Since I write software that writes software for machine tools, I have extra opportunities to break things.
There's a technology called Electrical discharge machining, which means putting stuff close together in a fluid, running current through them, and having sparks burn off little pieces of material until you've got what you want. One manufacturer makes machines that have sophisticated programming, but it's not at all safe. Once, with the support guy from the company we got these from looking over my shoulder, I made a slight mistake that caused the arm of the EDM machine to slam against the metal we were machining, for a $16K repair.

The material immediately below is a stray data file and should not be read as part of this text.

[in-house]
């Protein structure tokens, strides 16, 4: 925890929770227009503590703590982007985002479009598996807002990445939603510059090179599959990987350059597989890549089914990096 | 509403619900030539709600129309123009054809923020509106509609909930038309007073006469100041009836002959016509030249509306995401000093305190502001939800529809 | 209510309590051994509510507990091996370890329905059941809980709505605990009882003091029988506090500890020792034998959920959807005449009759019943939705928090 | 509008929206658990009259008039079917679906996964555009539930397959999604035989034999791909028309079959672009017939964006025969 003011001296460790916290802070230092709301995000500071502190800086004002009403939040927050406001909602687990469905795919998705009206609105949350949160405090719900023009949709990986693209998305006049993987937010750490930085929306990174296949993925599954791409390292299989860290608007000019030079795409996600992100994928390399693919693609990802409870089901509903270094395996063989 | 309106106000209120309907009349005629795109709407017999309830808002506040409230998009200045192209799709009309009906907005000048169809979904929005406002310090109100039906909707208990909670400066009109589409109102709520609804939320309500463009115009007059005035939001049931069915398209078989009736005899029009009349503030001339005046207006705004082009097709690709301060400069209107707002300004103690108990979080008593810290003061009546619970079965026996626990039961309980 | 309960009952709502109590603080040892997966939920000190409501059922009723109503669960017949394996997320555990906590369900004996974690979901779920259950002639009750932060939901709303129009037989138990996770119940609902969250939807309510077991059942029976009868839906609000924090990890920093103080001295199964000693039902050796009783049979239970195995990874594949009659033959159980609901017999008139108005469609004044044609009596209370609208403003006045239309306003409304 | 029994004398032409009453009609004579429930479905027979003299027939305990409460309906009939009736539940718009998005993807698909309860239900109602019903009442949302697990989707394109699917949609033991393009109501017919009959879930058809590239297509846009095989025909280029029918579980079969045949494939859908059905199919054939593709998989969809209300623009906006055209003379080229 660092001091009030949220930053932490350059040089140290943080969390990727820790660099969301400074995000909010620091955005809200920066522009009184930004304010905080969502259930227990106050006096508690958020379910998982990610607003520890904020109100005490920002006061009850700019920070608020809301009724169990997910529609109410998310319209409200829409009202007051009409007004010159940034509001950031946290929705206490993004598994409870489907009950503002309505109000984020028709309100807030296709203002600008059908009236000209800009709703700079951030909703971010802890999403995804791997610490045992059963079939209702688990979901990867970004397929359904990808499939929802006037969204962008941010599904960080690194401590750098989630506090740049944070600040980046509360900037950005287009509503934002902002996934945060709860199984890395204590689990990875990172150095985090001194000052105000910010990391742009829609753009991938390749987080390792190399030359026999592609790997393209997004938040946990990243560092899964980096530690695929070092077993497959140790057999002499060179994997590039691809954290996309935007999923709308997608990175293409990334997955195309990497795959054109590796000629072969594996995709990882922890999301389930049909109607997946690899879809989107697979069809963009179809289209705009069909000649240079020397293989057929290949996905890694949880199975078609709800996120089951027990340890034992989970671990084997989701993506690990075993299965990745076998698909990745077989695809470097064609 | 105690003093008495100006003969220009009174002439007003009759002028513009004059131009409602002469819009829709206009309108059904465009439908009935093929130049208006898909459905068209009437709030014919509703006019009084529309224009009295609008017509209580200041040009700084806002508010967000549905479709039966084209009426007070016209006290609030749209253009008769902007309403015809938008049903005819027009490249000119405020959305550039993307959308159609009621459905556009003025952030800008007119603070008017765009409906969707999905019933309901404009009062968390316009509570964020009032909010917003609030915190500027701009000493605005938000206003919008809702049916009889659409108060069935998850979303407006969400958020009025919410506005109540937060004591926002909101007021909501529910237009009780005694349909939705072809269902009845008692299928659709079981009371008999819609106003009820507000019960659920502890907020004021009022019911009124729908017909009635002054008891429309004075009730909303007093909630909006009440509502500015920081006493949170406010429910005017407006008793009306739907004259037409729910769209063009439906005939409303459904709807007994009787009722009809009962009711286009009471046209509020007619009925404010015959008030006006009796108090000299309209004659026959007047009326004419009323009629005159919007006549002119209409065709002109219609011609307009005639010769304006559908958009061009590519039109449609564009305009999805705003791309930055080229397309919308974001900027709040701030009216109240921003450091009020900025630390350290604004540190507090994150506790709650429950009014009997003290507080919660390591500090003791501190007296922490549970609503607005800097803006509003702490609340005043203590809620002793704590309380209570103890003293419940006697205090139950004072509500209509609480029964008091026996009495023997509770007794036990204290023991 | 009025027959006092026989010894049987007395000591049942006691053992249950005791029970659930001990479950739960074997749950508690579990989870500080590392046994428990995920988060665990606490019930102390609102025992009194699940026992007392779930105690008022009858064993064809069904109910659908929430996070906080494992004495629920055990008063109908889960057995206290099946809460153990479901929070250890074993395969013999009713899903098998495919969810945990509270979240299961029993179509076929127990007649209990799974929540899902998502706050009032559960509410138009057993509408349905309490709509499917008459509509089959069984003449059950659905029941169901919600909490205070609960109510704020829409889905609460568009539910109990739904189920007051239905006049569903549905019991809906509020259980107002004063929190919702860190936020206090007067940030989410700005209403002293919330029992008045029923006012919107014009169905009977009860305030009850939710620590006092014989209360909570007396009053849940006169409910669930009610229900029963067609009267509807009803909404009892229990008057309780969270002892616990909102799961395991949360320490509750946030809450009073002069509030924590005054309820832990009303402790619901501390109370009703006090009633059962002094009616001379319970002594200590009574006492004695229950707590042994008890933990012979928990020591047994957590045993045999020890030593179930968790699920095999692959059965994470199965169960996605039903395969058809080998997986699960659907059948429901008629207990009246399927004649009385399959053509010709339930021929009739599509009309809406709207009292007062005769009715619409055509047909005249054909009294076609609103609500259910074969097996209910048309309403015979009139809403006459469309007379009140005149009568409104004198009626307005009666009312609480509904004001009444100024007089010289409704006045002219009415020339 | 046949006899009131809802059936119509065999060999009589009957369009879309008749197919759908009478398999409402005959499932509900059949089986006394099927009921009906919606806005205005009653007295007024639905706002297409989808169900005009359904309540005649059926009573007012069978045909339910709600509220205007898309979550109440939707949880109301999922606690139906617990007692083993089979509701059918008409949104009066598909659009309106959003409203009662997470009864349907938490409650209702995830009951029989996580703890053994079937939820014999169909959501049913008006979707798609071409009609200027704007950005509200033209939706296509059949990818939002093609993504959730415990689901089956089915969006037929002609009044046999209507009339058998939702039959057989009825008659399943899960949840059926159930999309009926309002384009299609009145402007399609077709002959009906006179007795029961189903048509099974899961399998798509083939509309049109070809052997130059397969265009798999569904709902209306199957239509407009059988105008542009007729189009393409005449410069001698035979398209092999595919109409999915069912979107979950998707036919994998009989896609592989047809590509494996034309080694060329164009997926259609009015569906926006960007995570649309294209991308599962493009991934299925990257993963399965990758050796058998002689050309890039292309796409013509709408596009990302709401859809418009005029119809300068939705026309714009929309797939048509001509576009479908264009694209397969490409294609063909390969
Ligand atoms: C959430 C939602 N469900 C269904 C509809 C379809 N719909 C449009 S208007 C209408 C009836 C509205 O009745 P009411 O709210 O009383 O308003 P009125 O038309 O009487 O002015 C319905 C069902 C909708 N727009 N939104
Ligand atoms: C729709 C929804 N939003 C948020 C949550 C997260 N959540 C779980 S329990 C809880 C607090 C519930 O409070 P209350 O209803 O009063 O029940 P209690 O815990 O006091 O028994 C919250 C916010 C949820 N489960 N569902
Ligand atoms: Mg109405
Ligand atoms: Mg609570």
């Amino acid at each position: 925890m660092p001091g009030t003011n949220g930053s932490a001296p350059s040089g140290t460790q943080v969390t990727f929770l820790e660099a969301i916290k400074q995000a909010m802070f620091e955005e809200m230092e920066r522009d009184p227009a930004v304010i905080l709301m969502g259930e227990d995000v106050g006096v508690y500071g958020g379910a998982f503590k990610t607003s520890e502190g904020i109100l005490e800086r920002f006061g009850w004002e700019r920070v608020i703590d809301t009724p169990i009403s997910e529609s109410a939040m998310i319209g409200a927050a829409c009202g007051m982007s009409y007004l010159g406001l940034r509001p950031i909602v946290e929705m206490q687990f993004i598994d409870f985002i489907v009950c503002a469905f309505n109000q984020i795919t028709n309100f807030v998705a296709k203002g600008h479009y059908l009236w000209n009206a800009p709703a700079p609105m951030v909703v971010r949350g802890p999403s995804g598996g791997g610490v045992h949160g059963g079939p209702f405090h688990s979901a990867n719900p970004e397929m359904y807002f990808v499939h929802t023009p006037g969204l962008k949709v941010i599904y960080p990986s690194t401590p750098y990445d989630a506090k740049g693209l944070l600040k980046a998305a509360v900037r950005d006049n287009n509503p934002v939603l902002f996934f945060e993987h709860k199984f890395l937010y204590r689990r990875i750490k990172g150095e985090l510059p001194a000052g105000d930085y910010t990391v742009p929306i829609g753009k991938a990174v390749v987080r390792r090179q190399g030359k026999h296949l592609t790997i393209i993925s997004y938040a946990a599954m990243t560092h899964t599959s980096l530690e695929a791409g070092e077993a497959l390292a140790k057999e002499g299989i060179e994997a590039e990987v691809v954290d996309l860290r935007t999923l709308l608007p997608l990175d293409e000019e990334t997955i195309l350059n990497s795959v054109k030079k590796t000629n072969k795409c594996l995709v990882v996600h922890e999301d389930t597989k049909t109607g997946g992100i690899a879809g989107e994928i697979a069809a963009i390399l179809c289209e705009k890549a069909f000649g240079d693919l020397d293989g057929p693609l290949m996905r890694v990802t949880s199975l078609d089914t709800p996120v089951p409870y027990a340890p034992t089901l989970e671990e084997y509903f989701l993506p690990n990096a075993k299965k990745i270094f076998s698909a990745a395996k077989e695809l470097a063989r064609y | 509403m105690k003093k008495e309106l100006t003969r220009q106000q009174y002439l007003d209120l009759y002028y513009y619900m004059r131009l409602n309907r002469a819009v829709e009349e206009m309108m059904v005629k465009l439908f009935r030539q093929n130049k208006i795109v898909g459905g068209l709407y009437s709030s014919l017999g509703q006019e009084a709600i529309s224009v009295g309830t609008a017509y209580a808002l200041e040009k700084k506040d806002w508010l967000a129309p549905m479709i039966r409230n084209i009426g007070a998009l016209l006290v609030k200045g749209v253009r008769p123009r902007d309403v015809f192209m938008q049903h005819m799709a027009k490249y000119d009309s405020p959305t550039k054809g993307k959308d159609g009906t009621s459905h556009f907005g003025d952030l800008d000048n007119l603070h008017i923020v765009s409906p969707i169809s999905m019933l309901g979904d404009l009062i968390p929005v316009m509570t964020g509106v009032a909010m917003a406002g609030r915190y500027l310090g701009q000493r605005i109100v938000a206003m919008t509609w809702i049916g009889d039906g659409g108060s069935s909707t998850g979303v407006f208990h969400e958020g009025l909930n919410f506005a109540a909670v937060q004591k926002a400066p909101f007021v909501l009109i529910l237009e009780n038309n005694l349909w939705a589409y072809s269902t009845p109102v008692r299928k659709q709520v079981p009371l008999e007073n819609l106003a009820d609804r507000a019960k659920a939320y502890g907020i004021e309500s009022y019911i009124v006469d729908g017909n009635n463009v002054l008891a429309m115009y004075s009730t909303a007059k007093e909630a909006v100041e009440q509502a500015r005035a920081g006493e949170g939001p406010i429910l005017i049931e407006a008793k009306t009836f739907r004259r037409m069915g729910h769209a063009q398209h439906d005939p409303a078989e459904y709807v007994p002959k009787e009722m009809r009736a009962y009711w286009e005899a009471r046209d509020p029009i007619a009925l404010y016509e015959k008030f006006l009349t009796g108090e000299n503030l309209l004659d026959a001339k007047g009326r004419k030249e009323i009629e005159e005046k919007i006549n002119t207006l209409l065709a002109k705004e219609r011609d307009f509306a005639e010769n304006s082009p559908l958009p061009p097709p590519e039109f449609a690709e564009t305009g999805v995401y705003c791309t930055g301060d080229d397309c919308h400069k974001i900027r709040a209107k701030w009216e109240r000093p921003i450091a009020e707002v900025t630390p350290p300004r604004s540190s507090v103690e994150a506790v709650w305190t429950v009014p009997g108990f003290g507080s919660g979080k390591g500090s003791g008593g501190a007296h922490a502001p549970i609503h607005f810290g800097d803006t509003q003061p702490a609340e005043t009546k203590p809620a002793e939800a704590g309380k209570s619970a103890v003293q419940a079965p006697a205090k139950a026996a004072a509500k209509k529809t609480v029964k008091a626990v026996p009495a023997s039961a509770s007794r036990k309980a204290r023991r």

Another time, a variable contained a Z level (height) that was used for two different things, but for everything we'd done up to then the two different things shared the same value. I was the guy who made the change that made the difference significant, and so some of our CNC mills thought the metal being machined was significantly lower than it was, so the setup moves for the machining that assumed the endmill was moving through air tried slamming through the metal. Some of the results were spectacular, although I never did find the cost.
Fortunately, at least for my self-esteem, people more experienced than me were supervising each of these mistakes, so I didn't feel too stupid, and my colleagues were very understanding.